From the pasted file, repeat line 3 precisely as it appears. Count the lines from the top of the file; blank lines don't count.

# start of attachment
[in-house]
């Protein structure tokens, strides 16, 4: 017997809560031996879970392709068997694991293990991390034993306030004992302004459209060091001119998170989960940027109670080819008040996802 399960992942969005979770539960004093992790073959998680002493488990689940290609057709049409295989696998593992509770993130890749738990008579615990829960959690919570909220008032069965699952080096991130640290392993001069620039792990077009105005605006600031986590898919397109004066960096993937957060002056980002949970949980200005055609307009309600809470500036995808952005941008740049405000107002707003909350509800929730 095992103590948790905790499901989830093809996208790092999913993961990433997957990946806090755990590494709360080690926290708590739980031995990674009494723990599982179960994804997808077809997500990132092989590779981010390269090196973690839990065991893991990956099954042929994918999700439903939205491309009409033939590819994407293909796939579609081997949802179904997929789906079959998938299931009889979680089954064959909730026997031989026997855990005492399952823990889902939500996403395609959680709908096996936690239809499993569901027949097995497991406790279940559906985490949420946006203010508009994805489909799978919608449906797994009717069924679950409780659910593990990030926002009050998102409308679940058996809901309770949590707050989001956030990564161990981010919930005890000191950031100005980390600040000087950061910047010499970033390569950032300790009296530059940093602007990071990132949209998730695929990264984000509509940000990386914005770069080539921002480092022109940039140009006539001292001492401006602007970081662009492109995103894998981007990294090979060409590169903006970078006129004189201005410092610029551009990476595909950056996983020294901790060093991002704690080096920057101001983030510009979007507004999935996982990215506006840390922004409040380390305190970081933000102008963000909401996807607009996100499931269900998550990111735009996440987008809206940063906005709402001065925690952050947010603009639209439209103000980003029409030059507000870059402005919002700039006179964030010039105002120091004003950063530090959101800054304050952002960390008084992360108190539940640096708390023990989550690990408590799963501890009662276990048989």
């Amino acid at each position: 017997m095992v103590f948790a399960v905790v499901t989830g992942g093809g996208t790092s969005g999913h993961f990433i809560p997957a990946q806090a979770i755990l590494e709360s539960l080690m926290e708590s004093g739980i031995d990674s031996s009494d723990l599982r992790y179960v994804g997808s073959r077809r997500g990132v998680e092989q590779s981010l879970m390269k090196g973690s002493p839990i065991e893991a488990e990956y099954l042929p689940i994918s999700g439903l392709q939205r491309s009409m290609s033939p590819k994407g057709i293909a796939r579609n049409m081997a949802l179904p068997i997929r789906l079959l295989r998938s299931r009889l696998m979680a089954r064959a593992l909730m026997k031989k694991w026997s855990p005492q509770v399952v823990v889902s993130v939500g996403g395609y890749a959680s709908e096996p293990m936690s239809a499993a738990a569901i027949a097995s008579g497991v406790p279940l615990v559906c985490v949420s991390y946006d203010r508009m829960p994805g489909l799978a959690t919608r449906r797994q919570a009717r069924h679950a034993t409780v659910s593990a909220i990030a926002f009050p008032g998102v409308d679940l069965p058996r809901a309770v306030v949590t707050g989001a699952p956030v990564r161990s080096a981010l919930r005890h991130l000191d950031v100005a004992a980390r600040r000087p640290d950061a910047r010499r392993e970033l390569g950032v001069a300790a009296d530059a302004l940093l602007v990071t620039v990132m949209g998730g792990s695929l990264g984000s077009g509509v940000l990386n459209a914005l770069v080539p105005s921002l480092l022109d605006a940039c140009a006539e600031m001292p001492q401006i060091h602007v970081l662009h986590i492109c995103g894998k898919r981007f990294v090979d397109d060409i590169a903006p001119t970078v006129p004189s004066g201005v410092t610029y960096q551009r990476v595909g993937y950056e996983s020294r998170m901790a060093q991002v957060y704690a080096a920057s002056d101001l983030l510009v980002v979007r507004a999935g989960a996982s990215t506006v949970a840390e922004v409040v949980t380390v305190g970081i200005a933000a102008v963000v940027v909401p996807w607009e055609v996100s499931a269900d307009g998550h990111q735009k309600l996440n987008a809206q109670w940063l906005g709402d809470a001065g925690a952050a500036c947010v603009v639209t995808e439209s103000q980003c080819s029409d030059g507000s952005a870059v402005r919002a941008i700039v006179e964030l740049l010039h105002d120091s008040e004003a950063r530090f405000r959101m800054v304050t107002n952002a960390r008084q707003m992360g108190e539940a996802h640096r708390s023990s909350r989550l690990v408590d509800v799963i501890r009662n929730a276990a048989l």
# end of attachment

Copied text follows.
């Amino acid at each position: 017997m095992v103590f948790a399960v905790v499901t989830g992942g093809g996208t790092s969005g999913h993961f990433i809560p997957a990946q806090a979770i755990l590494e709360s539960l080690m926290e708590s004093g739980i031995d990674s031996s009494d723990l599982r992790y179960v994804g997808s073959r077809r997500g990132v998680e092989q590779s981010l879970m390269k090196g973690s002493p839990i065991e893991a488990e990956y099954l042929p689940i994918s999700g439903l392709q939205r491309s009409m290609s033939p590819k994407g057709i293909a796939r579609n049409m081997a949802l179904p068997i997929r789906l079959l295989r998938s299931r009889l696998m979680a089954r064959a593992l909730m026997k031989k694991w026997s855990p005492q509770v399952v823990v889902s993130v939500g996403g395609y890749a959680s709908e096996p293990m936690s239809a499993a738990a569901i027949a097995s008579g497991v406790p279940l615990v559906c985490v949420s991390y946006d203010r508009m829960p994805g489909l799978a959690t919608r449906r797994q919570a009717r069924h679950a034993t409780v659910s593990a909220i990030a926002f009050p008032g998102v409308d679940l069965p058996r809901a309770v306030v949590t707050g989001a699952p956030v990564r161990s080096a981010l919930r005890h991130l000191d950031v100005a004992a980390r600040r000087p640290d950061a910047r010499r392993e970033l390569g950032v001069a300790a009296d530059a302004l940093l602007v990071t620039v990132m949209g998730g792990s695929l990264g984000s077009g509509v940000l990386n459209a914005l770069v080539p105005s921002l480092l022109d605006a940039c140009a006539e600031m001292p001492q401006i060091h602007v970081l662009h986590i492109c995103g894998k898919r981007f990294v090979d397109d060409i590169a903006p001119t970078v006129p004189s004066g201005v410092t610029y960096q551009r990476v595909g993937y950056e996983s020294r998170m901790a060093q991002v957060y704690a080096a920057s002056d101001l983030l510009v980002v979007r507004a999935g989960a996982s990215t506006v949970a840390e922004v409040v949980t380390v305190g970081i200005a933000a102008v963000v940027v909401p996807w607009e055609v996100s499931a269900d307009g998550h990111q735009k309600l996440n987008a809206q109670w940063l906005g709402d809470a001065g925690a952050a500036c947010v603009v639209t995808e439209s103000q980003c080819s029409d030059g507000s952005a870059v402005r919002a941008i700039v006179e964030l740049l010039h105002d120091s008040e004003a950063r530090f405000r959101m800054v304050t107002n952002a960390r008084q707003m992360g108190e539940a996802h640096r708390s023990s909350r989550l690990v408590d509800v799963i501890r009662n929730a276990a048989l």